dystrophin gene

Although the experimental Duchenne-Becker MD drug ataluren appeared to benefit walking ability in a clinical trial, some researchers question whether it works via stop codon read-through

posted on July 3, 2013 - 3:37pm
It's been widely accepted that the mechanism by which the experimental drug ataluren appears to benefit walking ability in Duchenne muscular dystrophy (DMD) and Becker muscular dystrophy (BMD) is that it causes "read-through" of premature stop codons — genetic instructions that cause cells to stop making a protein before the process is complete.

A strategy to repair DNA in cells taken from boys with Duchenne muscular dystrophy has resulted in production of dystrophin protein molecules

posted on June 11, 2013 - 2:05pm
Permanent repair of a faulty gene has long been a goal of researchers working to develop gene-based therapies. But many current gene modification strategies that have entered clinical trials have been based on temporary forms of gene correction — treatments that will need to be given frequently throughout a person's life.

PTC Therapeutics' large-scale multinational trial of ataluren for nonsense-mutation Duchenne or Becker MD has opened its first site in Cincinnati, Ohio

posted on May 8, 2013 - 10:31am
Update (Oct. 31, 2013): This story has been updated to reflect that several trial sites are open to new participants. A large-scale, multinational, phase 3 trial of the experimental drug ataluren has opened at several sites.

PTC Therapeutics CEO Stuart Peltz discusses next steps for ataluren, an experimental 'stop codon read-through' drug for Duchenne and Becker MD caused by specific mutations

posted on February 21, 2013 - 4:31pm
Trials of the experimental muscular dystrophy drug ataluren showed that the drug was generally well-tolerated and slowed the rate of decline in walking ability, compared to the placebo group. After consulting with regulatory agencies in Europe and the United States, biopharmaceutical company PTC Therapeutics has decided to move ahead with a global, phase 3 confirmatory study of ataluren. Trial...

A study of the effects of two drugs on blood flow to exercising muscles needs four more boys with Duchenne MD in order to be complete

posted on February 7, 2013 - 5:00am
A 12-participant study of the acute effects of two vasodilating drugs on blood flow to exercising muscles needs four more boys with Duchenne muscular dystrophy (DMD) who meet study criteria and are able to travel to Los Angeles. Vasodilators increase the diameter of blood vessels.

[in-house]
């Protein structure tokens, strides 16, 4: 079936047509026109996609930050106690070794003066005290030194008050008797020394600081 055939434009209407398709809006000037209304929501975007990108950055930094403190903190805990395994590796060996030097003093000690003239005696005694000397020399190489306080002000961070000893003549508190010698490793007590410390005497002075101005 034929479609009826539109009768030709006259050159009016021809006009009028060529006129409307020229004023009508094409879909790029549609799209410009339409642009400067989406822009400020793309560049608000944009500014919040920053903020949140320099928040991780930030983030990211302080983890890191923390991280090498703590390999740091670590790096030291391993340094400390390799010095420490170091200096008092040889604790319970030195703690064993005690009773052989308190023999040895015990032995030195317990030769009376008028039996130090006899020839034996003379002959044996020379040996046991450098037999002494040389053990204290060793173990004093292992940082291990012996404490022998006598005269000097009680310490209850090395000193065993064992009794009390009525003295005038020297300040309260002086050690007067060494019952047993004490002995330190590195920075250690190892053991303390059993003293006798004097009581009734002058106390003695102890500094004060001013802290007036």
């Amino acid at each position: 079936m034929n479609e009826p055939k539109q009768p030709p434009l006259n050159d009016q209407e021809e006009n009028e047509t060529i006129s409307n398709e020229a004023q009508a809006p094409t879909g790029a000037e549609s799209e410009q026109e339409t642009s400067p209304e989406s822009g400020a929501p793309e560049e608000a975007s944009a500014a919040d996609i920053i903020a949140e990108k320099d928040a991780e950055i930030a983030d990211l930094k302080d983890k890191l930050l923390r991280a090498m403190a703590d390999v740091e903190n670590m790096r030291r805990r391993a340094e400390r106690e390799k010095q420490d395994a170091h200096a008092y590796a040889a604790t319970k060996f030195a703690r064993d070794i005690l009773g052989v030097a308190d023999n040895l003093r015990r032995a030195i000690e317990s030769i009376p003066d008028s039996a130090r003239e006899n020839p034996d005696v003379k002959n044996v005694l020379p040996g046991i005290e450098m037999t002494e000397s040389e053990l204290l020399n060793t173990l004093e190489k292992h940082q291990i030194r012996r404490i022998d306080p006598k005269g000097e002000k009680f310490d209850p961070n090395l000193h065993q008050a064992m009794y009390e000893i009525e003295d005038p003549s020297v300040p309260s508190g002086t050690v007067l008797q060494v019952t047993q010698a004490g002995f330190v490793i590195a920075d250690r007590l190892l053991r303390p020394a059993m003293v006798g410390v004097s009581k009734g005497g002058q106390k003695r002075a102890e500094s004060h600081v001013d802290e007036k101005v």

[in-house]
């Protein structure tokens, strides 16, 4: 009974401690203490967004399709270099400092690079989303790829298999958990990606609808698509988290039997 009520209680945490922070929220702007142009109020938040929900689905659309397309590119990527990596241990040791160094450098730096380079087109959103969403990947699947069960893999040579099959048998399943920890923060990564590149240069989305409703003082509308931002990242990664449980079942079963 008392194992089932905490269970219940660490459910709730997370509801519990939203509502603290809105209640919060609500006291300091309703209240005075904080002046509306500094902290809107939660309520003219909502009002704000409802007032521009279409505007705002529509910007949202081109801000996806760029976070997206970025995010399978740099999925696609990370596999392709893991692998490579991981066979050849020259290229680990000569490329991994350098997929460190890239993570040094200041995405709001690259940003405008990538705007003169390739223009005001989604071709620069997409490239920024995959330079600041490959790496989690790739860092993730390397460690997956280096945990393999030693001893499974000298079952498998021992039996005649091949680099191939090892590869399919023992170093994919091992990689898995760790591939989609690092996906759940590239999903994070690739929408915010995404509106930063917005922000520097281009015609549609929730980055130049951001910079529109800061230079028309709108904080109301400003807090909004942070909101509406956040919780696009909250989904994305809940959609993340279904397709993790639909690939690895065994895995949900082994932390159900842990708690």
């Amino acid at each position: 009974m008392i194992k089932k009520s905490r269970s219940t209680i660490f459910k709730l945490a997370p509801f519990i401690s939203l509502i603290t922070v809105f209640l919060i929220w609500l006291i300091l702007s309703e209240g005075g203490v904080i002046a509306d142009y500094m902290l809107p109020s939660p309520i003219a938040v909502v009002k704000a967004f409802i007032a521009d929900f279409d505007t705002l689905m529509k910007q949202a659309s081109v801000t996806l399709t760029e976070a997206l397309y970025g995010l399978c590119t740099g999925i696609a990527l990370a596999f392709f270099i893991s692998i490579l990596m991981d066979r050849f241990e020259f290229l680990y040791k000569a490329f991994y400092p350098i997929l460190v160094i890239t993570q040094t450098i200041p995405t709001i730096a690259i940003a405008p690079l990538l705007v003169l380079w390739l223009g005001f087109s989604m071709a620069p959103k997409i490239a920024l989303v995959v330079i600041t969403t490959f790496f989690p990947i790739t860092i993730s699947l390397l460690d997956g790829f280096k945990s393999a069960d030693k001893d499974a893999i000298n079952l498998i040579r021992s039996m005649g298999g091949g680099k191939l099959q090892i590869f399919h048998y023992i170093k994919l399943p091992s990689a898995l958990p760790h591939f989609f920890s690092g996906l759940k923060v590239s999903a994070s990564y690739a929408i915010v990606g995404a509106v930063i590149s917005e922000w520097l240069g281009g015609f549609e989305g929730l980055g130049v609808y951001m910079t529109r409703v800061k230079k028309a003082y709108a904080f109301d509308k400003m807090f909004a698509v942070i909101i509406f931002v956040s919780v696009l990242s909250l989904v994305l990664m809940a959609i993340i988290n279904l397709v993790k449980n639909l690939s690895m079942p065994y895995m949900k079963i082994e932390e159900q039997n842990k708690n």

GlaxoSmithKline's Duchenne MD exon-skipping drug moves into a phase 3 trial and is renamed drisapersen; "block skipping" of exons 45-55 in mice looks promising

posted on August 15, 2012 - 2:41pm
Exon skipping is an experimental therapeutic strategy in which regions — exons — of a gene are targeted and blocked ("skipped") by laboratory-designed molecules. The goal is that the remaining genetic instructions will lead to production of a shorter but still-functional protein.

The experimental drug RTC13 caused dystrophin production and functional benefit in Duchenne MD research mice, outperforming similar drugs

posted on June 22, 2012 - 6:00am
An experimental drug called RTC13, designed to treat Duchenne muscular dystrophy (DMD) by restoring production of the muscle protein dystrophin, has shown promise in experiments in dystrophin-deficient mice that have a DMD-like disease. RTC13's MDA-supported developers say they're optimistic about the compound but that refinement of its chemistry and further testing will be needed before it can...

A phase 2 trial of GSK2402968, designed to treat Duchenne MD caused by specific mutations, is now recruiting at 14 sites

posted on June 1, 2012 - 4:05pm
Update (April 9, 2013): The U.S.-based phase 2 trial of drisapersen stopped recruiting new participants in January 2013. Results are expected in early 2014. Update (Aug. 15, 2012): GlaxoSmithKline's exon-skipping drug GSK2402968 has been given a new generic name, "drisapersen."